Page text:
While quail certainly aren’t as popular as chickens, their advantages to both rural and urban farms cannot be more underscored.
Raising quail is also easy, and since they are less than half the size of chickens, they do not take much space, time or resources. On our homestead, we raise Coturnix quail as an accompaniment to our flock of chickens, and learning how to start quail farming was simple.
Here are 5 reasons quail are a perfect addition to every homestead, both urban and rural.
Quail lay eggs every day, just like backyard chickens
If you decide to keep quail on your farm, you’ll look forward to their eggs, which can be used in recipes and eaten just like chicken eggs. Coturnix quail lay daily just like chickens, and their eggs are spotted and speckled. In many parts of the world, quail eggs are considered a delicacy. Their eggs are smaller, tiny really, so you will have to use more of them, about 3 quail eggs per one chicken egg. But their quality is comparable to chicken eggs. As the days get shorter, you will have to use a supplementary light to keep them laying. In my experience, keeping more than one species of poultry for eggs is necessary for a homestead; you never know when disease or a predator might devastate your chicken flock. Just like you would not put your entire retirement account into one stock, diversifying your egg sources is a good idea.
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Quail are perfect for urban farms that cannot raise chickens
If you live in an urban area, one of the main advantages to raising quail for their eggs is that cities and towns that do not permit chickens might have exceptions for quail, or might leave them out of legislation altogether. Quail do not crow, instead their calls are quiet chirps and coos that give little indication of their presence, and they’re much less likely to annoy your neighbors than a 4:30 a.m. rooster wake-up call. You cannot let Coturnix quail free range like chickens (they fly very well), so they won’t annoy your neighbors like loose chickens. Nothing is worse than a neighbor who’s angry because your chickens pooped all over their yard or dug through their trash, you’ll avoid those awkward moments raising quail.
Quail don’t take up much room
We keep our Coturnix quail in a hutch that’s housed in an 8’ x 6’ greenhouse. They live entirely out of the sight of other people, in an attractive outbuilding, but the quail are still kept out of the elements. As a general rule of thumb, quail need one square foot of space per bird. Raising quail this way means they’ll be less prone to behavioral issues, and leads to happier lives. Our hutch is 2′ x 8′, perfect for the 12 quail that live in it. It’s made of wood with hardware cloth sides and bottom, and tin roofing. I find the hardware cloth on the bottom of the hutch advantageous because their manure, excess feathers, and whatnot simply drop to the ground where the chickens can scratch through it for tasty goodies, and help it compost. Unlike chickens, quail do not perch; instead, they lay on the ground. They don’t nest like chickens either, and lay their eggs wherever it suits them. When raising quail at your home, keep this in mind as you build or purchase a hutch for them. You don’t want them living in or laying their eggs in their own manure.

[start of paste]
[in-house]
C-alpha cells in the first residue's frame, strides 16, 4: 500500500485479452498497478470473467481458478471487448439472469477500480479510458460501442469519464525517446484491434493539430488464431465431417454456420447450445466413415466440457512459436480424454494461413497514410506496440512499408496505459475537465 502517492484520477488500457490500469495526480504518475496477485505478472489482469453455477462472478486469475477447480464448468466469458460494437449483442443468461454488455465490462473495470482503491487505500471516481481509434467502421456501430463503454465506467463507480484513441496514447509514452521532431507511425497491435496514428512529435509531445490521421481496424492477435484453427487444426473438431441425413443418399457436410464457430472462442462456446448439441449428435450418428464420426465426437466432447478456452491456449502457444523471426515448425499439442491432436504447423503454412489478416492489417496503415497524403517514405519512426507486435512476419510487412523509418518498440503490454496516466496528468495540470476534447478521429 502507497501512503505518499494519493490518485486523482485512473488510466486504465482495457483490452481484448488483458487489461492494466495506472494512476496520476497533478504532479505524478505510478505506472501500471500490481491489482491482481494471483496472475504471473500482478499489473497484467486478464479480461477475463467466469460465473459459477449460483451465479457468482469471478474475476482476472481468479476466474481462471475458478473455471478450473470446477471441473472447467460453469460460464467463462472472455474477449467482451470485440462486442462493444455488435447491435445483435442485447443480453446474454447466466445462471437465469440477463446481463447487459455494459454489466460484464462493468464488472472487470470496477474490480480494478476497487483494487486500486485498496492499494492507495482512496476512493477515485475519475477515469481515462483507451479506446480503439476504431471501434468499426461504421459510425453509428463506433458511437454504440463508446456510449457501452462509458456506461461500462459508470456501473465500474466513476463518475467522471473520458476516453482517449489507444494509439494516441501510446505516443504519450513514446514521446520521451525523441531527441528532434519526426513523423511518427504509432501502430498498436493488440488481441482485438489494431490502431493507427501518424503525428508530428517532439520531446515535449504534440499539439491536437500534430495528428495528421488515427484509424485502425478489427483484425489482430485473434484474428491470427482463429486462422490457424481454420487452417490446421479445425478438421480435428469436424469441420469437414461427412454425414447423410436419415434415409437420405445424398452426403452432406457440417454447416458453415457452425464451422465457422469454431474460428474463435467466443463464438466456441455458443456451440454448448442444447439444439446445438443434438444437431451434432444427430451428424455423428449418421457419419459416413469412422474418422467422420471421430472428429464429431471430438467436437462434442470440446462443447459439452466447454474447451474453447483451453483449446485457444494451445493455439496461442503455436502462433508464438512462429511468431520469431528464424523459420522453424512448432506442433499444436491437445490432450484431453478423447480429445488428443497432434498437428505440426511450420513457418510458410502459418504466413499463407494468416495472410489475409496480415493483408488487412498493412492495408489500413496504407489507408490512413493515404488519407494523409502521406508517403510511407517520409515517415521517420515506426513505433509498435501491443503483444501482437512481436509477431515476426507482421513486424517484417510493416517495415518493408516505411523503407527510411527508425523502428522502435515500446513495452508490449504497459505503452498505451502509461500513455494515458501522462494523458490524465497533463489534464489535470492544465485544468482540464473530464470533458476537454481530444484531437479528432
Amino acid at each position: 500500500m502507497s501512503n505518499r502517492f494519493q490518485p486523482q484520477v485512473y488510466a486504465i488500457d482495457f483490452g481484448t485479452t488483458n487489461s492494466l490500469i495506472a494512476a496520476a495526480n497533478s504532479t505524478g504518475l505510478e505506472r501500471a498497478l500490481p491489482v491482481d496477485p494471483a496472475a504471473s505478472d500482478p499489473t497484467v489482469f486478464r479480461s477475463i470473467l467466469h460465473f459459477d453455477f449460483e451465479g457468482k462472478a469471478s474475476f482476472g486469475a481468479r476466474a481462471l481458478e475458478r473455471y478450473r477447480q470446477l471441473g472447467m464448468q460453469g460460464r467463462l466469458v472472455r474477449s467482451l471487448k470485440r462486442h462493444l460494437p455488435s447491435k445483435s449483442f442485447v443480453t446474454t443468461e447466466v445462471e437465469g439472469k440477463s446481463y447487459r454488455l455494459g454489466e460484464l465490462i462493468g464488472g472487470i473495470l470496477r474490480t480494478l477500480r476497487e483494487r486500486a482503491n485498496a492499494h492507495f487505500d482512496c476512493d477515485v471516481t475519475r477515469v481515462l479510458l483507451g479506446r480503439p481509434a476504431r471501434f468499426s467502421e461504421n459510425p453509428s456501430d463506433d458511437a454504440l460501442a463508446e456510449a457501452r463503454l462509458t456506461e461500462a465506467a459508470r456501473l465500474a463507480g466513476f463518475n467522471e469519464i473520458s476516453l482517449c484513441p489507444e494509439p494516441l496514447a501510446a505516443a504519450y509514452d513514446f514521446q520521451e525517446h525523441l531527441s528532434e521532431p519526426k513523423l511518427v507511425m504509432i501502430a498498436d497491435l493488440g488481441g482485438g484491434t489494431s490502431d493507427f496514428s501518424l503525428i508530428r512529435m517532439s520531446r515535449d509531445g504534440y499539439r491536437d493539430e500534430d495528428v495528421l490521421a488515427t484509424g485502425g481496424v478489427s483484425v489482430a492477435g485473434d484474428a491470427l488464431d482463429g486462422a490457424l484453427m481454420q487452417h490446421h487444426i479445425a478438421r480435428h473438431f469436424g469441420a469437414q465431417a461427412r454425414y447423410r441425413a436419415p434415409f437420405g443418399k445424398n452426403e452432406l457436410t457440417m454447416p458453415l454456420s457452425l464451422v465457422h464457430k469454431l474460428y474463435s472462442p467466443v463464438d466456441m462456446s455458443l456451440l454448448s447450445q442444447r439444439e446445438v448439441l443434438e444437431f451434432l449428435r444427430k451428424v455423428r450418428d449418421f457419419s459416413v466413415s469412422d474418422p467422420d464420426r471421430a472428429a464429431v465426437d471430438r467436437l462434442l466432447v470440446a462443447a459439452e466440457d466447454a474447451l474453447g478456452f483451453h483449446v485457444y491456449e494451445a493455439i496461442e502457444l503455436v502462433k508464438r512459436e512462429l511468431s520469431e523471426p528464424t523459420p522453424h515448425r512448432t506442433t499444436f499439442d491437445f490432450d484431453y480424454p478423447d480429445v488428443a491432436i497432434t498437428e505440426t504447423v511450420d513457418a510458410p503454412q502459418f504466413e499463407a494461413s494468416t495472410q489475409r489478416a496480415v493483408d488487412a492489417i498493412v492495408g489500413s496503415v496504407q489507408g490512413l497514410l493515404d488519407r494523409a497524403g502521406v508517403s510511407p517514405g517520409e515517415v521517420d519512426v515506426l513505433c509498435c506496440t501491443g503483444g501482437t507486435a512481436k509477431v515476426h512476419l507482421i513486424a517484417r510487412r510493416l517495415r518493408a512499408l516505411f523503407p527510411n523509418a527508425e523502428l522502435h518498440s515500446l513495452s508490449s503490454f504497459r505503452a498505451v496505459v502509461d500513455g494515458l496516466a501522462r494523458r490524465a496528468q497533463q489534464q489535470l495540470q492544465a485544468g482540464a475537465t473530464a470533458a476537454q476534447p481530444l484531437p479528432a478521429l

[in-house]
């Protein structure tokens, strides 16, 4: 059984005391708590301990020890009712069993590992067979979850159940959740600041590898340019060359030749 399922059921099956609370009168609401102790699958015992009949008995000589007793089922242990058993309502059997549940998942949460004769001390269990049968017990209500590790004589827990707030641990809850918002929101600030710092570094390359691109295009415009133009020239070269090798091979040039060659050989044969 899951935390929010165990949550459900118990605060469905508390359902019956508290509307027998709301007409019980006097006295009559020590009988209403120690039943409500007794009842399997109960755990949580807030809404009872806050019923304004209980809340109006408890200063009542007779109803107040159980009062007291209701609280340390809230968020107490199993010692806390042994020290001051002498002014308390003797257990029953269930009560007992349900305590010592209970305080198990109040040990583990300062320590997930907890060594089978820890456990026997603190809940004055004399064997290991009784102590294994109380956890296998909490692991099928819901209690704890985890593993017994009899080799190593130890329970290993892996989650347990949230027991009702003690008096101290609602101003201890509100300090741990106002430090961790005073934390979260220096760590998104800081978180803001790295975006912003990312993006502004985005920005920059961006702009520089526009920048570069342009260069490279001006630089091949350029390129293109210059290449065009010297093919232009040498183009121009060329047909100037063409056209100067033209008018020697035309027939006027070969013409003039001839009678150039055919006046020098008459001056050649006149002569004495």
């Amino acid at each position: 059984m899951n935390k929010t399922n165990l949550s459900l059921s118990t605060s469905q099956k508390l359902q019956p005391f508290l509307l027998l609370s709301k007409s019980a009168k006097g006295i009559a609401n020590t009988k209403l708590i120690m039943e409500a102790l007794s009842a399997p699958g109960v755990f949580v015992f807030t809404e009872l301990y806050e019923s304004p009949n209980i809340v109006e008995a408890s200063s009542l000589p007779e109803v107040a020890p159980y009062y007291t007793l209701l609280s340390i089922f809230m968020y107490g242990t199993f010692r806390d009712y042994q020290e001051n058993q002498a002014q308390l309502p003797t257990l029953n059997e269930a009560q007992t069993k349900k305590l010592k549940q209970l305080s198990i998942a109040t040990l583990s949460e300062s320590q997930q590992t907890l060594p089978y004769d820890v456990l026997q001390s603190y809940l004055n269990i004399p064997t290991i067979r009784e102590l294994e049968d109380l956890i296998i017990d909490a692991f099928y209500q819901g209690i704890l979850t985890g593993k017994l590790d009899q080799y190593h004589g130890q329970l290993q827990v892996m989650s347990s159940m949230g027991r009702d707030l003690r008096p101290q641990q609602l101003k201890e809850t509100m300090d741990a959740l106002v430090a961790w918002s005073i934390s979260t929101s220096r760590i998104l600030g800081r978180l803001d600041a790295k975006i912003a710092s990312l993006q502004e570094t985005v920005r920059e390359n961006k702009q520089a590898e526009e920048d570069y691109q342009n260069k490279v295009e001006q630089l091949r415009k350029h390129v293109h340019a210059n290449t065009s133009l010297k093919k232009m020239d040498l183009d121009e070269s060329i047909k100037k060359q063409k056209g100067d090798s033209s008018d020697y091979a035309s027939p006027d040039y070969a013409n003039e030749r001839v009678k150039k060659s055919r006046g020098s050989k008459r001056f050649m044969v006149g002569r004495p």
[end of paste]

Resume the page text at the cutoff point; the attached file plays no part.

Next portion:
Coturnix quail mature in 6 – 8 weeks
Breeding quails is similar to breeding chickens, except quail eggs take only 17 days incubate (although you can expect hatching a little before and after). And unlike chickens, Coturnix quail, which are what we raise on our homestead, mature and start laying eggs in just 6 to 8 weeks, a blink of an eye compared to the 7 month wait period for chickens. In as soon as 3 weeks, you can begin to see differences between males and females. This is a huge advantage, because you can sell your excess roos sooner (quail chicks can fetch a higher price than baby chickens).
Quail are hardy creatures
Although they’re not invincible, quail are hardy birds that don’t get sick frequently. As long as their environment is kept clean from manure and they are not crowded into a hutch that is too small, quail have few health issues. Clean their feeders and waters weekly, and scrub any manure out of their hutch to avoid issues such as coccidiosis and Quail Disease, which are transported by manure. Ensure they are kept out of the elements so they neither get too hot nor too cold. Successfully raising quail is easy, and I think you’ll find them as rewarding as keeping chickens!
If you would like to learn more about raising quail, you can download a free checklist here!
Are you raising quail on your homestead? If so, let us know what you like about quail.